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## Asynchronous sensing

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In this chapter, we have presented a few examples of designs from the domain of sensors that illustrate the promise of asynchronous techniques in the design of sensing systems. Such systems often impose strict performance requirements. For example, in wide area distributed networked sensors, there are constraints of tight energy budgets and low area costs. In the case of image sensors, a large array of tiny sensory pixels are packed into a single chip, and pose performance challenges if rigid global synchronization is used. Since transduction is usually followed by analog -to -digital conversion (ADC) and digital signal processing (DSP), these processing techniques must also be specialized to be highly energy efficient. Furthermore, sensing often involves long idle periods, so all sensing systems must have very low idle power consumption. In this chapter, we saw examples of frameless image sensors, asynchronous sensor processors, and continuous -time ADC and DSP, all of which exemplify the power and promise of asynchronous design in the fi eld of sensing.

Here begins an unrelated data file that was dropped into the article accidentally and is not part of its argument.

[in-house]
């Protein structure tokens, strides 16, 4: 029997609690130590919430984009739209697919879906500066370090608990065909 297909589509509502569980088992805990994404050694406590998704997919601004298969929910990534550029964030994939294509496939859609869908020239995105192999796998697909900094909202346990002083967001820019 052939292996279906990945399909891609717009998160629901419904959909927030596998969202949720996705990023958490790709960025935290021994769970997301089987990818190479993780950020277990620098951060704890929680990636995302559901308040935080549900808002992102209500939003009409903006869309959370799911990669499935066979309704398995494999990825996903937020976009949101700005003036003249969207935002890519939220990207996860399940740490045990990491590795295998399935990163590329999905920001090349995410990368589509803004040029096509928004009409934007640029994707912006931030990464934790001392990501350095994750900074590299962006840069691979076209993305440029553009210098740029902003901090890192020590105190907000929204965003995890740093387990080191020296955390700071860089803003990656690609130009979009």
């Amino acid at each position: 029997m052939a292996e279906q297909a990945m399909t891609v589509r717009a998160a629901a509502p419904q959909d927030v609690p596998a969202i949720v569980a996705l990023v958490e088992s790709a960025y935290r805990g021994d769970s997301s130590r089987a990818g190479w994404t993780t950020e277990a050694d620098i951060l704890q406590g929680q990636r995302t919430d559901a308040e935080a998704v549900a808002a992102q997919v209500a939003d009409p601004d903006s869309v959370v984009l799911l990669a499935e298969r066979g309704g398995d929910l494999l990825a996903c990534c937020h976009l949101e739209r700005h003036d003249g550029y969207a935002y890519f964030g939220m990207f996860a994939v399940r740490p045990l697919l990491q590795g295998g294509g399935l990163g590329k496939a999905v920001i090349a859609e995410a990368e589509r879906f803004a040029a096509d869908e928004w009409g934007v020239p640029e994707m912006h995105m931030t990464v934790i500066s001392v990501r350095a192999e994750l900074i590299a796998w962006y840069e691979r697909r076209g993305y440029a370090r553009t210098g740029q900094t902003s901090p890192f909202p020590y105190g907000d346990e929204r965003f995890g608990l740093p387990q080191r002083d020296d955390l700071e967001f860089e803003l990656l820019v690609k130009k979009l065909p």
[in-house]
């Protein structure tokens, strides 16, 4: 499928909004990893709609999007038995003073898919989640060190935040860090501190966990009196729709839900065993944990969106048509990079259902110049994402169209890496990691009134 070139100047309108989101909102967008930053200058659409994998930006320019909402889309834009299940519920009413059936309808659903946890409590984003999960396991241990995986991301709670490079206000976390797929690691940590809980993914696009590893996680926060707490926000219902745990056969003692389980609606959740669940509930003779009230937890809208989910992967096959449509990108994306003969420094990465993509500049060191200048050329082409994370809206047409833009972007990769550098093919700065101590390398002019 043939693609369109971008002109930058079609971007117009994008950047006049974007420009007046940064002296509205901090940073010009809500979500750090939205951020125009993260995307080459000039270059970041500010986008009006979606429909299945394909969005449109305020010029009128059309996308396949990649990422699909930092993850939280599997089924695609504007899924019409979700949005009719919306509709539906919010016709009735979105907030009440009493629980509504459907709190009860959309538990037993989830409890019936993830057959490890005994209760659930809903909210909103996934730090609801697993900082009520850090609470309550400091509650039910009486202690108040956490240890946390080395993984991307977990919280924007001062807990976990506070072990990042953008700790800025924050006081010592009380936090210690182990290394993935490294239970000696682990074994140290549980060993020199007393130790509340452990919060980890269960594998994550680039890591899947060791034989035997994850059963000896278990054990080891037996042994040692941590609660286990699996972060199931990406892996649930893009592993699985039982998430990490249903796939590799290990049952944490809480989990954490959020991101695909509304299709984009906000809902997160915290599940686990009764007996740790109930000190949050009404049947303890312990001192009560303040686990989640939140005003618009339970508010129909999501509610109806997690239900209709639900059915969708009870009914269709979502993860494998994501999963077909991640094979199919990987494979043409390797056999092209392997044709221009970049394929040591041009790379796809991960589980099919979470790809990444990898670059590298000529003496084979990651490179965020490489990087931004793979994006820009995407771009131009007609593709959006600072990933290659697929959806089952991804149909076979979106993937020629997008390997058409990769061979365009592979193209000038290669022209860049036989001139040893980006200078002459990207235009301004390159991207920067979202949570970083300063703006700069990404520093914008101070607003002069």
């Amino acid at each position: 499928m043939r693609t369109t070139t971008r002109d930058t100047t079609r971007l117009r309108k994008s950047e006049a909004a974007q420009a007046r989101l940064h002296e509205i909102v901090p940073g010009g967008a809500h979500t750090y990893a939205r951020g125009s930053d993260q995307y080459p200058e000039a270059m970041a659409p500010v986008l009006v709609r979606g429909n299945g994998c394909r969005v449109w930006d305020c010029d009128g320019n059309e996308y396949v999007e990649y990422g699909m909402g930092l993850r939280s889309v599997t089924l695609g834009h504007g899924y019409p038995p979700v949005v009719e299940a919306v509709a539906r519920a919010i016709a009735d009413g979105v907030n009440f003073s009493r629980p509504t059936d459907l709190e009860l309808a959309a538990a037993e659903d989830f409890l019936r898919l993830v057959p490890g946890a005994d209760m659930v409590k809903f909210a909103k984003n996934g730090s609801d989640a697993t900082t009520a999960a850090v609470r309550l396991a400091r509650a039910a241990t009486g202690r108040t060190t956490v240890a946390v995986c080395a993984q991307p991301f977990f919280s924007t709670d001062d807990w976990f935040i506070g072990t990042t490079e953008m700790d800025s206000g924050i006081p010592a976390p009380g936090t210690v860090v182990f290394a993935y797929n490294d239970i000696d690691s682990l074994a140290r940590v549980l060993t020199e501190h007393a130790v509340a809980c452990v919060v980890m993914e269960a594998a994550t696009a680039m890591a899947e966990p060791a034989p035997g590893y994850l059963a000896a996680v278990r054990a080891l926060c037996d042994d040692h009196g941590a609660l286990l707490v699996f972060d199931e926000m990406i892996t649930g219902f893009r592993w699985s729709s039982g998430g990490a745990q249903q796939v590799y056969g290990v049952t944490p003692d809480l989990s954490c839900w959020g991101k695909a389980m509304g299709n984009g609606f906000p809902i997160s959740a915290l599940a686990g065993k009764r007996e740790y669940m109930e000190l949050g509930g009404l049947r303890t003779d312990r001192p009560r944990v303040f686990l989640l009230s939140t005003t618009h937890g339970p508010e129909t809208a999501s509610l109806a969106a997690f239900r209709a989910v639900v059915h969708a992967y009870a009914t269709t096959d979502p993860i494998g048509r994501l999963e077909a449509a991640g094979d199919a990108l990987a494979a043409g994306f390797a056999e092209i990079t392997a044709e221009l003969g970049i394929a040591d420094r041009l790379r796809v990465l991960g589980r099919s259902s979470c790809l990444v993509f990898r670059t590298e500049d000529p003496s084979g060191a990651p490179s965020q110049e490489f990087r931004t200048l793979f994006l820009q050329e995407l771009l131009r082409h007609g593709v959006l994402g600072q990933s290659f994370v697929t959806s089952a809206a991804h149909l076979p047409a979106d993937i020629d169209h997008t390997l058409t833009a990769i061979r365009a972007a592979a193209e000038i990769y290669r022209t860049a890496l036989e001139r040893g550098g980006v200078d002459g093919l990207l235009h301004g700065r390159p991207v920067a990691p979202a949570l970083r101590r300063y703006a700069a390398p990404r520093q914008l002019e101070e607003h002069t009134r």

Chapter Contents:

• 6.1 Image sensors
• 6.1.1 Frames versus frameless sensing
• 6.1.2 Traditional (synchronous) image sensors
• 6.1.3 Asynchronous spiking pixel sensors
• 6.1.4 Asynchronous logarithmic sensors
• 6.2 Sensor processors
• 6.2.1 SNAP: a sensor-network asynchronous processor
• 6.2.2 BitSNAP
• 6.3 Signal processing
• 6.3.1 Continuous-time DSP
• 6.3.2 Asynchronous analog-to-digital converters
• 6.3.3 A hybrid synchronous–asynchronous FIR filter
• 6.4 Conclusion
• References

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